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Sunday, 16 March 2014

Blown Away


Waiting for a Murmuration: photo by Vicki Reed (holgagirl), 10 February  2014

ephemeral as tinkerbell
unmoored yet not unmoved
tossed cloudward, flipped
 ...............sans volition
into the flow 

going but not wanting to go
without the other flotsam

Windswept. Holga image. Encaustic: Rice paperwood, wax. damar resin, permanent pigment, oil paint: photo by Vicki Reed (holgagirl), 5 March 2013


ACravan said...

That top photo is a wonder of nature and culture. The bottom photo complements it perfectly and the poem with its shifting directions and flow . . . well, blows me away. Jane played Tinkerbell in 5th grade. She looked terrific in the costume and appreciated not being assigned a speaking part. (I know the feeling.) This week is "Hamlet" school essay week at our house and from the sound of things around here, the rest is silence. Curtis

TC said...


It's a poem about having the earth pulled out from under one, though, in truth, having to do without the faery wings -- those might help for the balance.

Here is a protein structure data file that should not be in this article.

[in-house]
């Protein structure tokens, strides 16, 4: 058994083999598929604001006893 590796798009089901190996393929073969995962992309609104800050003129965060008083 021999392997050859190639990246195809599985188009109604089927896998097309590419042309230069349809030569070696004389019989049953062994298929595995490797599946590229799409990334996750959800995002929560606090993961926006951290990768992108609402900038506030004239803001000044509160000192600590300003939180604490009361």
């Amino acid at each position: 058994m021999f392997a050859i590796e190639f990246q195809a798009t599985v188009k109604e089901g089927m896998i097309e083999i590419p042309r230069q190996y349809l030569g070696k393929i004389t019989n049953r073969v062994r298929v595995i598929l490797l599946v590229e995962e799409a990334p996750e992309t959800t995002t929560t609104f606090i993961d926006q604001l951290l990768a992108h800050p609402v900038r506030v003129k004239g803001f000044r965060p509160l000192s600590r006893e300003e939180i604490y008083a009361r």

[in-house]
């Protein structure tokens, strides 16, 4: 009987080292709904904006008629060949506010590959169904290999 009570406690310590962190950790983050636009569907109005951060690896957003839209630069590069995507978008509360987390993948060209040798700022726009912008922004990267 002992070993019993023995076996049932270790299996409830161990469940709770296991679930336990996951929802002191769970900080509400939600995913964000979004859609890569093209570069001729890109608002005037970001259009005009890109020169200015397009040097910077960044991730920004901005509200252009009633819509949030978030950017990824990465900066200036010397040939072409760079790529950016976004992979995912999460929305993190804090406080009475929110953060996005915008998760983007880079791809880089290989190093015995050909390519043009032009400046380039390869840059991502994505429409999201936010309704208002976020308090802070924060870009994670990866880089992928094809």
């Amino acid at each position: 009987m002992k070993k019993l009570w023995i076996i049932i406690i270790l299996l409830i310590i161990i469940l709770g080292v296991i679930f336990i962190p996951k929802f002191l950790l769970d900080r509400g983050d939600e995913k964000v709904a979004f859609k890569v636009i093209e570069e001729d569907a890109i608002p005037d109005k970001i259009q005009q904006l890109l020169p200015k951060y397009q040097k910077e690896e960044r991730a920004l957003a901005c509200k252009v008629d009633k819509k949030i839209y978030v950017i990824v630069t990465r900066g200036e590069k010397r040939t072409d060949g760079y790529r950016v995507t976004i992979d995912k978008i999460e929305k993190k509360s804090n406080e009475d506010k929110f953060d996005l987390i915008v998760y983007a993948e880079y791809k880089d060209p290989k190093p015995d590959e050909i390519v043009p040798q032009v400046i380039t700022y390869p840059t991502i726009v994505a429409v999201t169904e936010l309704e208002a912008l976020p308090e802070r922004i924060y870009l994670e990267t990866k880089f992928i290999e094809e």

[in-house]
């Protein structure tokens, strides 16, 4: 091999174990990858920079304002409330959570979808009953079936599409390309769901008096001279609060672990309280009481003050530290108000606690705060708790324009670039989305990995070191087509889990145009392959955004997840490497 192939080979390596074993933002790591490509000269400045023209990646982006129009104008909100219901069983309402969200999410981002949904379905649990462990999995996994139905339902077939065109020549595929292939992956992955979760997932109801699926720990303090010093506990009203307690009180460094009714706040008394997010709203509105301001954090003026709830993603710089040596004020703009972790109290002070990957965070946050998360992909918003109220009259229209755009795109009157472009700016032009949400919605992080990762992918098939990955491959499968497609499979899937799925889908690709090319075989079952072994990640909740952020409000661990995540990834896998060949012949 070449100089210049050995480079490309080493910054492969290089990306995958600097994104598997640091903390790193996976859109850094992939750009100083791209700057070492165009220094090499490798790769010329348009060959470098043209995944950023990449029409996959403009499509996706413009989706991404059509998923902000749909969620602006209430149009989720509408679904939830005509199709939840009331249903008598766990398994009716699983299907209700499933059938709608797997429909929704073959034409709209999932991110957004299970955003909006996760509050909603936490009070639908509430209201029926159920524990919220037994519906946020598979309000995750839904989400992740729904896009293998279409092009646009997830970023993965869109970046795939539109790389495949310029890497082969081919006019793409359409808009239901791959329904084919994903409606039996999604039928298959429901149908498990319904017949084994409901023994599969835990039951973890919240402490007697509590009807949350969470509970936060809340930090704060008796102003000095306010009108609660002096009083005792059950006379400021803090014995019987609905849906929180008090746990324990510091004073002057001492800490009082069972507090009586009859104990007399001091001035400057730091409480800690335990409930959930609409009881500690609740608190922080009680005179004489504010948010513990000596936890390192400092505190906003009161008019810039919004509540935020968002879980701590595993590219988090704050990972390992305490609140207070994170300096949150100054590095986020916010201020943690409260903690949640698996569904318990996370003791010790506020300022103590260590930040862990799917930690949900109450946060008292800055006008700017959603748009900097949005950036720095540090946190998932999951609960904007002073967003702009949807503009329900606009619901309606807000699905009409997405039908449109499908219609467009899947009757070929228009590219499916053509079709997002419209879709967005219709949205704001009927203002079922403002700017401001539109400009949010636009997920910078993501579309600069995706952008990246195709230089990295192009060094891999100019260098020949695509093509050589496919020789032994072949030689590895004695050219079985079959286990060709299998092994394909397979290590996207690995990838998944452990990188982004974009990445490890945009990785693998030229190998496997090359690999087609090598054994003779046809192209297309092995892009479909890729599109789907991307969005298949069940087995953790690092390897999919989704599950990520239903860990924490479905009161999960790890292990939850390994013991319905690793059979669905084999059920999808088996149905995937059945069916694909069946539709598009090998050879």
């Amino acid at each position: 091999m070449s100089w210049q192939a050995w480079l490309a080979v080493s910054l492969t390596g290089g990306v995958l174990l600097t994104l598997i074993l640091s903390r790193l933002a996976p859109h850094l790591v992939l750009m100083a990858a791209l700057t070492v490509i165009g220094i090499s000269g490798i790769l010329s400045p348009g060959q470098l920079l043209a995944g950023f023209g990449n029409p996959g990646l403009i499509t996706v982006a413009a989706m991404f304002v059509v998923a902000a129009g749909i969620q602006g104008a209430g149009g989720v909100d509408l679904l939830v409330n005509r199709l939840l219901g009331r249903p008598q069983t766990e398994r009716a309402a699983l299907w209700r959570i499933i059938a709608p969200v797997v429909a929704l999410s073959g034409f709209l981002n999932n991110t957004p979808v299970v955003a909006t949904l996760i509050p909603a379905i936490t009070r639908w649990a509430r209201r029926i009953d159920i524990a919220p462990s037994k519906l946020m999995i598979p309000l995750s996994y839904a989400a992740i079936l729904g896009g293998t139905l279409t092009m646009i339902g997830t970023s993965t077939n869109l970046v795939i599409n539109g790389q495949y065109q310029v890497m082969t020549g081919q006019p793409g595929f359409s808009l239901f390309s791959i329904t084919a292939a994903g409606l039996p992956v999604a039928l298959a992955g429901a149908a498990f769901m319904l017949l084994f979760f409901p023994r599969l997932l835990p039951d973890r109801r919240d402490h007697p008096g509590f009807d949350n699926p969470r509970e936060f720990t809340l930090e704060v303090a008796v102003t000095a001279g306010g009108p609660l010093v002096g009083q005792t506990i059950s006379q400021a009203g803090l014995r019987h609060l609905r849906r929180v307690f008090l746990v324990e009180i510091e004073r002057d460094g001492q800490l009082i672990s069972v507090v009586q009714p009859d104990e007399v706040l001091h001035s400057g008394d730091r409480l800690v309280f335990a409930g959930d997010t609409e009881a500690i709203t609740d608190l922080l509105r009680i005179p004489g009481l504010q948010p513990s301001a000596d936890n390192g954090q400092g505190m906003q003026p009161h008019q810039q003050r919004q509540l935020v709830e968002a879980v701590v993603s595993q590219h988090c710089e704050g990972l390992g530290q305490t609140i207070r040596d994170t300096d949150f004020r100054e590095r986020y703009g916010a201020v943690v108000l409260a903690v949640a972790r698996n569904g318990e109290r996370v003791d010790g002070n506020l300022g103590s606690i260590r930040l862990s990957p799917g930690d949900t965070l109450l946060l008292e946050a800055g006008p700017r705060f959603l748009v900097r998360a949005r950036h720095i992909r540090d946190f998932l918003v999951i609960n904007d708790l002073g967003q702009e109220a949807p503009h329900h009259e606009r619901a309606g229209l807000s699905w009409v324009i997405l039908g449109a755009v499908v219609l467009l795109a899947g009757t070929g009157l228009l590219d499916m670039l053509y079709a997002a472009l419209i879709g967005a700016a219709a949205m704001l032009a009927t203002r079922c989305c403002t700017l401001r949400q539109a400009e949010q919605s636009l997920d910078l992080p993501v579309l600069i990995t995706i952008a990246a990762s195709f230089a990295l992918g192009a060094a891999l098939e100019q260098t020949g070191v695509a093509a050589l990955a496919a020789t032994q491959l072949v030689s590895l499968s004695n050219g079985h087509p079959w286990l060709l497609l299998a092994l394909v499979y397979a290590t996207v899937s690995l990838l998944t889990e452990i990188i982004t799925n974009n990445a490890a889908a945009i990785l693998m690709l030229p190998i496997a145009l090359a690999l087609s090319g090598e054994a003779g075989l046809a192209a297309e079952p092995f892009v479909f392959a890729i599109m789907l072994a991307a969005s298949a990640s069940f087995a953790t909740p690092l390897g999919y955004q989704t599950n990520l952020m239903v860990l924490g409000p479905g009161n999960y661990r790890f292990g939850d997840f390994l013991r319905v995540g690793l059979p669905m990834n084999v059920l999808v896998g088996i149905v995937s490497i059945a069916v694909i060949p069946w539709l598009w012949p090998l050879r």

manik sharma said...

The 'Blown Away' theme here,much like a lot of other things involving air and flight(of sorts) has been on everyone's mind i guess..I can't remember an oddity so thick-in recent times.. ..I love "tossed cloudward" in the poem..Gives my drawing of these words a supernatural height and width..

TC said...

Thanks, Manik.

Yes, the intrinsic instability of all presumed technological certainties never appears so clearly as when a catastrophic event draws the mysterious, blinding, bewildering light of truth down from the heavens, or up from the depths of the oceans.

The truth that the ship is on a wrong course, I mean.

But plainly the massive accumulating catastrophe of technological civilization is a much larger theme which could not be addressed in so minimal (and indeed personal) a notation, scribbled semi-legibly on a scrap of paper in mid o'night.

"Tossed cloudward" does perhaps encapsulate the giddy, free-floating feeling of losing the use of one's body for locomotion.

Alas the complement to that feeling is the sense of being a dead, leaden weight upon the earth -- even less poetic, and not (yet) to be addressed in nocturnal scribblings, mercifully for the patient readership here.

Mose23 said...

The last two lines catch a very quiet vulnerability.

All of us flotsam - so very small.

TC said...

Yes, that was the sense of it.